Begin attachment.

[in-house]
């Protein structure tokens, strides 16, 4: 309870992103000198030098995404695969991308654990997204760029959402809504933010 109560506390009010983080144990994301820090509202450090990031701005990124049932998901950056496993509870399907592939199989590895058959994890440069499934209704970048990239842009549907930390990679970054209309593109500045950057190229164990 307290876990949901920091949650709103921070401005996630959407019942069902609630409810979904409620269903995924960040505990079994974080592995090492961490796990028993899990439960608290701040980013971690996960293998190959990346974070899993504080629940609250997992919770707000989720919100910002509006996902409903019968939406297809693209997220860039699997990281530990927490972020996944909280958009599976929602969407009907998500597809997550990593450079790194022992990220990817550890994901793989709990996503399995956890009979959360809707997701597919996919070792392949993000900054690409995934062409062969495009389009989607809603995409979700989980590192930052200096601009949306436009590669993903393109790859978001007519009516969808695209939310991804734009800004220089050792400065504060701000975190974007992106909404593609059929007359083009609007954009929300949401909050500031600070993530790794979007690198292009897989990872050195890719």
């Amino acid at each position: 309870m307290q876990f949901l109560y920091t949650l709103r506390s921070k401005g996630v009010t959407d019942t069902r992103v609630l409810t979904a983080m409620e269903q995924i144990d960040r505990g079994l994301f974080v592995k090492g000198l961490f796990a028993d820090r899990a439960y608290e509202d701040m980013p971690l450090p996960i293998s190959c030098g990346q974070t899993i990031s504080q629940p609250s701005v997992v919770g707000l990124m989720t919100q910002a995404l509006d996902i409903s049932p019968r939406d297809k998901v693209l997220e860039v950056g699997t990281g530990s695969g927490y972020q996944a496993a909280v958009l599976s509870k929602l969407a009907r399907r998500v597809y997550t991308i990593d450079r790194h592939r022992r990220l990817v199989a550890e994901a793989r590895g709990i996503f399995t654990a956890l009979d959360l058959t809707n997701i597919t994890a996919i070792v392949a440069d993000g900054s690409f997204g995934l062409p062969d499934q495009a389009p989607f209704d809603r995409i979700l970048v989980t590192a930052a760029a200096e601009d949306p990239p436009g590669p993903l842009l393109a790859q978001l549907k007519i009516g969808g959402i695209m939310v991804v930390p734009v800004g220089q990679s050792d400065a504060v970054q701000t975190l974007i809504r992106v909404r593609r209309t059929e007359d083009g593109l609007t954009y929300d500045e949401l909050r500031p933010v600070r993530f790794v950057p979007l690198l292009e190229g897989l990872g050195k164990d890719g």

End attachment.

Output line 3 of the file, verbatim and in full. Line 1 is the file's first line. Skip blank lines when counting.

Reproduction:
């Amino acid at each position: 309870m307290q876990f949901l109560y920091t949650l709103r506390s921070k401005g996630v009010t959407d019942t069902r992103v609630l409810t979904a983080m409620e269903q995924i144990d960040r505990g079994l994301f974080v592995k090492g000198l961490f796990a028993d820090r899990a439960y608290e509202d701040m980013p971690l450090p996960i293998s190959c030098g990346q974070t899993i990031s504080q629940p609250s701005v997992v919770g707000l990124m989720t919100q910002a995404l509006d996902i409903s049932p019968r939406d297809k998901v693209l997220e860039v950056g699997t990281g530990s695969g927490y972020q996944a496993a909280v958009l599976s509870k929602l969407a009907r399907r998500v597809y997550t991308i990593d450079r790194h592939r022992r990220l990817v199989a550890e994901a793989r590895g709990i996503f399995t654990a956890l009979d959360l058959t809707n997701i597919t994890a996919i070792v392949a440069d993000g900054s690409f997204g995934l062409p062969d499934q495009a389009p989607f209704d809603r995409i979700l970048v989980t590192a930052a760029a200096e601009d949306p990239p436009g590669p993903l842009l393109a790859q978001l549907k007519i009516g969808g959402i695209m939310v991804v930390p734009v800004g220089q990679s050792d400065a504060v970054q701000t975190l974007i809504r992106v909404r593609r209309t059929e007359d083009g593109l609007t954009y929300d500045e949401l909050r500031p933010v600070r993530f790794v950057p979007l690198l292009e190229g897989l990872g050195k164990d890719g």